electrical worker for electrical safety at least every six months. Inter-locked guards or
door openings should be checked daily before the machine is brought into use.
Gas Installation
(1) The gas installation in a workshop should be carried out in consultation with the
gas supply company and tested by a registered gas contractor on completion. The whole
of the gas installation should be controlled by an easily accessible master valve.
(2) Non-return valves approved by the gas supply company should be fitted to the
supply to brazing hearths, forges, crucible furnaces and other similar gas-air pressure
equipment or alternatively to the main supply to the shop. Flexible tubing should be
kept to a minimum and when used should be of a type approved by the gas supply
company. Connections to soldering stoves and other small movable apparatus unless
permanently connected should be by means of bayonet type adaptors. The ON/OFF
position of all gas cocks should be clearly indicated.
(3) In general, the use of LPG cylinders are not encouraged. If such are to be used, the
gas cylinders should be housed in an appropriate designed chamber external to school
premises. All gas installation work must only be undertaken by registered gas
Mechanical Safety
(1) All machines should be provided with efficient guards properly secured. In
particular pulley wheels, driving belts and all revolving components should be
satisfactorily guarded.
(2) Ideally, interlocking limit switches should be fitted to guards and doors giving
access to moving parts of machines. Guards should be checked to ensure that they are
fully effective before putting a machine to use and pupils should be taught to electrically
isolate a machine before any adjustment is made to it.
(3) Belts and pulley guards should be made of unperforated material whenever
practicable. While adequately protecting the user, the guards should be so designed as to
allow access for inspection and maintenance.
(4) It is most important to ensure that all guards, especially those not incorporating
interlocking switches, are correctly replaced and secured before a machine is started
after any maintenance or cleaning.
(5) It is desirable that when V-belts are used in conjunction with stepped pulleys, a
means should be provided for reducing the belt tension when altering spindle speeds.
Belts should never be touched while the machine is running. The machine should
always first be isolated from the power source.
(6) Eye screens should be provided on grinding machines. The screens should be of
non-splinter material and resistant to abrasion, with a minimum of obstruction to vision.
The area of the screen should be large enough to discourage the operator from looking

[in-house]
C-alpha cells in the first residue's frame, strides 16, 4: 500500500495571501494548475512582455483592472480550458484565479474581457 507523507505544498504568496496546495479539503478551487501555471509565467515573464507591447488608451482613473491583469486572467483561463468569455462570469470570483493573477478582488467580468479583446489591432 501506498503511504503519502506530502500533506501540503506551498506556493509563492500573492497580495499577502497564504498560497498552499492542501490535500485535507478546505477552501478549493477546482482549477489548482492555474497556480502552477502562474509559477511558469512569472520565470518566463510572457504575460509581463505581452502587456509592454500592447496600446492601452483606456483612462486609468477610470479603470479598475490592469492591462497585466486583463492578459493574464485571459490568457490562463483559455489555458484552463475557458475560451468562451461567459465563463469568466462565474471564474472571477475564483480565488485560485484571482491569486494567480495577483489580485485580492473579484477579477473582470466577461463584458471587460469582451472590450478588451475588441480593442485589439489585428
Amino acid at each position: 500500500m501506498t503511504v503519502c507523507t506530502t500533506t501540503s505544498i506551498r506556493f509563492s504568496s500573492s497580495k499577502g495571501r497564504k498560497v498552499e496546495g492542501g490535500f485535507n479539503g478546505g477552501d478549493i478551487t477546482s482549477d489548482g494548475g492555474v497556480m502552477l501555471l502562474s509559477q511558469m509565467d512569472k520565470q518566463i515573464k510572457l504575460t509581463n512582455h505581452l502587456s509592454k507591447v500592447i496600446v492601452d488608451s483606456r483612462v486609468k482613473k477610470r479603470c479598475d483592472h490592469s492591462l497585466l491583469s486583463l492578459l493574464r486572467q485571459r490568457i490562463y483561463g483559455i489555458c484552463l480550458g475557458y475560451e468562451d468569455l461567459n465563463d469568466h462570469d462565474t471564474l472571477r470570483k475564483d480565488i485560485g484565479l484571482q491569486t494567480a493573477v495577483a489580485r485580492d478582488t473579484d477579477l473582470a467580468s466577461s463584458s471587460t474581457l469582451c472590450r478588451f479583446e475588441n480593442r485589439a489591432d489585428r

around it. The screen should always be in place and maintained at its maximum
transparency. Where safety screens are not provided operators must wear suitable face
shields or safety spectacles.
(1) A machine should be stopped on every occasion when not in use even if it is left
unattended for only a few moments. The operator should never leave a machine until it
has come completely to rest.
(2) Mechanical controls which are in frequent use should be readily accessible from
the operating position and no control should be placed in any position which involves
the operator leaning over any moving parts of the machine or its accessories.
Instruction Plates and Scale Rings
Instruction plates and scale rings should be of non-reflecting finish. They should be
positioned so as to be easily read and well clear of moving parts. Scale rings should be
of the largest convenient diameter.
Machine Lighting
(1) In addition to good general lighting, supplementary lighting is often necessary at
the machines to ensure safety and efficiency.
(2) Only low voltage should be used.
(3) The position of the light should be adjustable by reliable means and the fitting
inspected frequently to ensure mechanical and electrical security.
(4) The switch should be as near as possible to the light source and the operating
position. The switch is normally on the transformer unit and when this is not accessible
from the operator‟s position without leaning over the machine, it should be
supplemented by a switch at the light source.
(5) Local lights should be provided with deep shades to prevent glare in the eyes of the
operator and every effort should be taken to avoid glares from polished surfaces.
(6) Reflectors should always be supported by the bracket, not by the lamp holder.
(1) Machines must be kept in a clean condition at all times.
(2) The manufacturers‟ recommendations for routine servicing should be strictly
(3) Regular maintenance in addition to routine servicing of machine tools is extremely
important, particularly from the safety point of view. The use of machines by unskilled